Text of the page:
Every successful business stays relevant by regularly reassessing its offerings through the lens of its customers. Improving the customer experience means providing an array of high quality products and services that meets evolving needs.
Any company that limits itself to a strict idea of its products and services is passing up opportunities to strengthen its core business. A costly casualty of stagnation is having the competition lure away otherwise loyal customers. Remember, customers will stay loyal only as long as you continue to provide them with more value than your competitors do.
For companies wanting to increase revenue or market share, product line expansion and diversification can be part of a solid growth strategy. Whether it’s new versions of or upgrades to current products or a totally new product introduction, thinking beyond the status quo is what keeps companies vibrant.
Case in point: A top chocolate brand shifted from thinking of itself as only competing in the confectionery space to vying with snack brands for “share of stomach”. The result was a successful new line of European-style spreads that can be enjoyed at any time of the day.
But while enhancing or adding products and services can bolster value and customer loyalty, an investment in expansion or diversification should not be made on a whim. Even after a company does all of the market research, making the decision to expand or diversify can be like betting on the unknown: Is it the right bet? Could the money be used better elsewhere?
Before launching such a plan, businesses should consider the following:
- Understand the end-user: Clearly define the target market and how the expansion will benefit your target audience through customer feedback and, if necessary, formal market research
- Be true to your brand’s DNA: Identify the long-term goal, strategy or theme and determine if the expansion makes sense for the core business
- Rally the troops: Confirm that the business has the expertise, political will and financial support to execute the expansion properly
- Consider hidden costs: Adding more options can make product quality suffer, while expanding services can spread your staff and resources too thin
- Master economics 101: Without the proper analysis, supply can outweigh the demand and your brand might lose its appeal
- Crunch the numbers: Analyze the cost of diversification against the potential return to ensure the ROI and manage expectations on how long it will take to realize it. It's important to know when to give it time and when to cut bait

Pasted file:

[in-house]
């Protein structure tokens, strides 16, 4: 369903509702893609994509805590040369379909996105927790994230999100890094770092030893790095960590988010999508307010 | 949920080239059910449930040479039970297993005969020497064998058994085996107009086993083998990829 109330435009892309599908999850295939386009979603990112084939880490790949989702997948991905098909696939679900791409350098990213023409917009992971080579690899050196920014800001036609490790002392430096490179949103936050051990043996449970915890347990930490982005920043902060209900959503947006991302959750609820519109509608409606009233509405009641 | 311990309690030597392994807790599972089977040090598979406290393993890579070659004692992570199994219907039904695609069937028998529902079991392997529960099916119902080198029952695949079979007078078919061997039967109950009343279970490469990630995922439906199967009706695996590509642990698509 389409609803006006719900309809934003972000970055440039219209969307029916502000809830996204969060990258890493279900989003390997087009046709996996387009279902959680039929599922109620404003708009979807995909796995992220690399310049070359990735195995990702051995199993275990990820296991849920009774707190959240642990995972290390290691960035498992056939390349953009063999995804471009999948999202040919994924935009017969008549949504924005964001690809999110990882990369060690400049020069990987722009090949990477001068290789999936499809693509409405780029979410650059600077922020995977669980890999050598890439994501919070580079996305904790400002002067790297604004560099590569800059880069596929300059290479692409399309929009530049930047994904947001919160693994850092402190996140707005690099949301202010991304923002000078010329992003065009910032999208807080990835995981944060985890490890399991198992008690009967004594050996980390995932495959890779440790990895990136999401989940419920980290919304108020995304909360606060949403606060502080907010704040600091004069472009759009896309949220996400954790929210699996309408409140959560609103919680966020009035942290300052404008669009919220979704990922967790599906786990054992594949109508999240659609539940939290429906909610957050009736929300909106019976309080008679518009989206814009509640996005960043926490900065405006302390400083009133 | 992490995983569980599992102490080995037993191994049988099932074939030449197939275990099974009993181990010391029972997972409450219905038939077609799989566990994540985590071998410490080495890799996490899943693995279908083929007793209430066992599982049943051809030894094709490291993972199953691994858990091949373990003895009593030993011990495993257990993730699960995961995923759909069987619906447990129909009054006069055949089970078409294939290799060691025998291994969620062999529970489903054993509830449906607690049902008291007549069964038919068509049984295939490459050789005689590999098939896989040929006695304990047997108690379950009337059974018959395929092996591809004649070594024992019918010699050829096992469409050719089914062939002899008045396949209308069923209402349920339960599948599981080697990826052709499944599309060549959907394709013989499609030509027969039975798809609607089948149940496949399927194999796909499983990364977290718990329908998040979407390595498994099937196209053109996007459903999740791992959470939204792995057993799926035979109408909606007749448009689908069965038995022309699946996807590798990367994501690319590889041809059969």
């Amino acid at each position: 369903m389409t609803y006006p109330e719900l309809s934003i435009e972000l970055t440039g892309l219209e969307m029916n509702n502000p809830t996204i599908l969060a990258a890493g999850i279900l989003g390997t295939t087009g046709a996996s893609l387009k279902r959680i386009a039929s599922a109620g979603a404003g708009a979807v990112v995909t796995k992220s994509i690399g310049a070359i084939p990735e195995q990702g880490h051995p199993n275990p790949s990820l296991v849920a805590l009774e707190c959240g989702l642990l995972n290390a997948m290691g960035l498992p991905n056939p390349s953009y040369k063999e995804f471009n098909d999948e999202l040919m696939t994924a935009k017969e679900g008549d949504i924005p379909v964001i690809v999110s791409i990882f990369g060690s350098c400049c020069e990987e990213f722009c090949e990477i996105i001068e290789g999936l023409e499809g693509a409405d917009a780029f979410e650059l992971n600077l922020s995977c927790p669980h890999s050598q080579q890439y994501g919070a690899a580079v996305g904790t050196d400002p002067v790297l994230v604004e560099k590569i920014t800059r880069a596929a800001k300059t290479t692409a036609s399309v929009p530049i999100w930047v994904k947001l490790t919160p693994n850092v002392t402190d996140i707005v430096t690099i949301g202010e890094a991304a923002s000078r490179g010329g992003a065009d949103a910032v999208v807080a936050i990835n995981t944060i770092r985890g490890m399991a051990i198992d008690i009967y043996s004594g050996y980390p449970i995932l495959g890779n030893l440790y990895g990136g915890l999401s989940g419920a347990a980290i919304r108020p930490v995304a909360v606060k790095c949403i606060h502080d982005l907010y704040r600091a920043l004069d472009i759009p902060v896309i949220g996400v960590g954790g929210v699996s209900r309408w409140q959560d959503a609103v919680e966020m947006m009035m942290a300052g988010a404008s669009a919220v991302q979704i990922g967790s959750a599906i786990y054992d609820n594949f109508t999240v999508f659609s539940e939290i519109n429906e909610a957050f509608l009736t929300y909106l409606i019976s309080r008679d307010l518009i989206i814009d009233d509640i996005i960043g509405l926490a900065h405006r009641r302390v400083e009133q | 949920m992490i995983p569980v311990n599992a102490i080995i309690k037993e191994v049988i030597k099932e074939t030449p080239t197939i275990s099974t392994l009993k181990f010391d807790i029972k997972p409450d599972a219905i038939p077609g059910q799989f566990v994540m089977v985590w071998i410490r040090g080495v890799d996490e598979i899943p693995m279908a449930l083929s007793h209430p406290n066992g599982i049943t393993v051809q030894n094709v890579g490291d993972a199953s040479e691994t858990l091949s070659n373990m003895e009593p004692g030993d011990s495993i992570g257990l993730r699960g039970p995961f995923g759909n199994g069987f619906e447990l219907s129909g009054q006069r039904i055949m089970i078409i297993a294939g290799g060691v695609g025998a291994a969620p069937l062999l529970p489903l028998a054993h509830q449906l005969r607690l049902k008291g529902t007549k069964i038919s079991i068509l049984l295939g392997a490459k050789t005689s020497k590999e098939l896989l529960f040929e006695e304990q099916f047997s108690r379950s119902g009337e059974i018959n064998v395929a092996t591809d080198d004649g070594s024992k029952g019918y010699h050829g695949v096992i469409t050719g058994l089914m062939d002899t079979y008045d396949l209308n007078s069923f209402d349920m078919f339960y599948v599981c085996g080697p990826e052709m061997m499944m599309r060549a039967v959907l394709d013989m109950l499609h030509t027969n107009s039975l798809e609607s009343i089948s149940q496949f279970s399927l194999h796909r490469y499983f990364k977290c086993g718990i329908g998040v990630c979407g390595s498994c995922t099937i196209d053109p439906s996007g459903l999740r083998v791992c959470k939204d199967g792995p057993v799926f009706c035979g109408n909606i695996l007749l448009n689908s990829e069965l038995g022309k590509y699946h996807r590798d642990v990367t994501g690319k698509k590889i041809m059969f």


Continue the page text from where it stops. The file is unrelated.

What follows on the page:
- Map and track the ROI: Define what success looks like, i.e. solving a customer or business problem, growing market share, enhancing other business lines, reducing costs and, most often overlooked, providing a path to future
When executed poorly, adding products and services can yield an unmanageable portfolio that dilutes the brand and confuses the customer. Companies fail when they either a) try to over-simplify their product lines and become too generic or b) try to meet every customer’s needs and end up with a patchwork of products that make no sense for the brand. Such failures invariably occur when businesses lose sight of their target audience and the playing field.
Here’s an example of a misguided brand stretch: A highly successful butane lighter company with worldwide brand recognition created a line of women’s fragrances. Although the target audience loved the lighters, the branded perfume made no sense and the product flamed out.
At Williams Scotsman, we are sharpening our execution in an area in which we already play: providing the customer with high-quality but streamlined products and services. For us, success is a mixture of financial profitability, internal adoption, market share and cost reduction.
No matter what your industry, staying relevant in the marketplace means never standing still. The key is balance. When done well, expanding or diversifying the range of products and services can boost your company’s bottom line and set you on a course for continued success.